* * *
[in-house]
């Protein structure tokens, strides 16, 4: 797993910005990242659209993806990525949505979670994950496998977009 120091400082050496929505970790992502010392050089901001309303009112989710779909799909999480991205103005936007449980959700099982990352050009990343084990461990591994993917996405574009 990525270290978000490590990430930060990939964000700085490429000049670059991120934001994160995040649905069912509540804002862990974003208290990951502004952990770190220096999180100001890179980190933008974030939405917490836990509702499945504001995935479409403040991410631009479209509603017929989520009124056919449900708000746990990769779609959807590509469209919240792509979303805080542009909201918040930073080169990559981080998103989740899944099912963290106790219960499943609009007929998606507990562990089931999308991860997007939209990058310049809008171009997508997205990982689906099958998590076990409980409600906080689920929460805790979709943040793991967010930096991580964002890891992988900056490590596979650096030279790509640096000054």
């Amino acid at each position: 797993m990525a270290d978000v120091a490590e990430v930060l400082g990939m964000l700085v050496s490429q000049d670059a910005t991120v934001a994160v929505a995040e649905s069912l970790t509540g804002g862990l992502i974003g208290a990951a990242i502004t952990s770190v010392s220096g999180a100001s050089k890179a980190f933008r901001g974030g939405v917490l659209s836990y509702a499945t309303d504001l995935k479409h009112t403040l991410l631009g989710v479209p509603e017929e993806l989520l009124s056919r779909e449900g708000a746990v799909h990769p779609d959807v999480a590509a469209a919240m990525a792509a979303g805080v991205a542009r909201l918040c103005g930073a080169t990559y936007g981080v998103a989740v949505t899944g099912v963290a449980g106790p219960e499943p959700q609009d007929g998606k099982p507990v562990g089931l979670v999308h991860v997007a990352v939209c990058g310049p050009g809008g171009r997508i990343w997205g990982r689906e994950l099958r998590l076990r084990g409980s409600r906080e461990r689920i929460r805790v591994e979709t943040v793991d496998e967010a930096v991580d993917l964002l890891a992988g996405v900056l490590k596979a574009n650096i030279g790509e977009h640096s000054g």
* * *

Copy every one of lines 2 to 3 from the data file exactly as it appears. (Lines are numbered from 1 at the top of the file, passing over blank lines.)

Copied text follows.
């Protein structure tokens, strides 16, 4: 797993910005990242659209993806990525949505979670994950496998977009 120091400082050496929505970790992502010392050089901001309303009112989710779909799909999480991205103005936007449980959700099982990352050009990343084990461990591994993917996405574009 990525270290978000490590990430930060990939964000700085490429000049670059991120934001994160995040649905069912509540804002862990974003208290990951502004952990770190220096999180100001890179980190933008974030939405917490836990509702499945504001995935479409403040991410631009479209509603017929989520009124056919449900708000746990990769779609959807590509469209919240792509979303805080542009909201918040930073080169990559981080998103989740899944099912963290106790219960499943609009007929998606507990562990089931999308991860997007939209990058310049809008171009997508997205990982689906099958998590076990409980409600906080689920929460805790979709943040793991967010930096991580964002890891992988900056490590596979650096030279790509640096000054």
């Amino acid at each position: 797993m990525a270290d978000v120091a490590e990430v930060l400082g990939m964000l700085v050496s490429q000049d670059a910005t991120v934001a994160v929505a995040e649905s069912l970790t509540g804002g862990l992502i974003g208290a990951a990242i502004t952990s770190v010392s220096g999180a100001s050089k890179a980190f933008r901001g974030g939405v917490l659209s836990y509702a499945t309303d504001l995935k479409h009112t403040l991410l631009g989710v479209p509603e017929e993806l989520l009124s056919r779909e449900g708000a746990v799909h990769p779609d959807v999480a590509a469209a919240m990525a792509a979303g805080v991205a542009r909201l918040c103005g930073a080169t990559y936007g981080v998103a989740v949505t899944g099912v963290a449980g106790p219960e499943p959700q609009d007929g998606k099982p507990v562990g089931l979670v999308h991860v997007a990352v939209c990058g310049p050009g809008g171009r997508i990343w997205g990982r689906e994950l099958r998590l076990r084990g409980s409600r906080e461990r689920i929460r805790v591994e979709t943040v793991d496998e967010a930096v991580d993917l964002l890891a992988g996405v900056l490590k596979a574009n650096i030279g790509e977009h640096s000054g």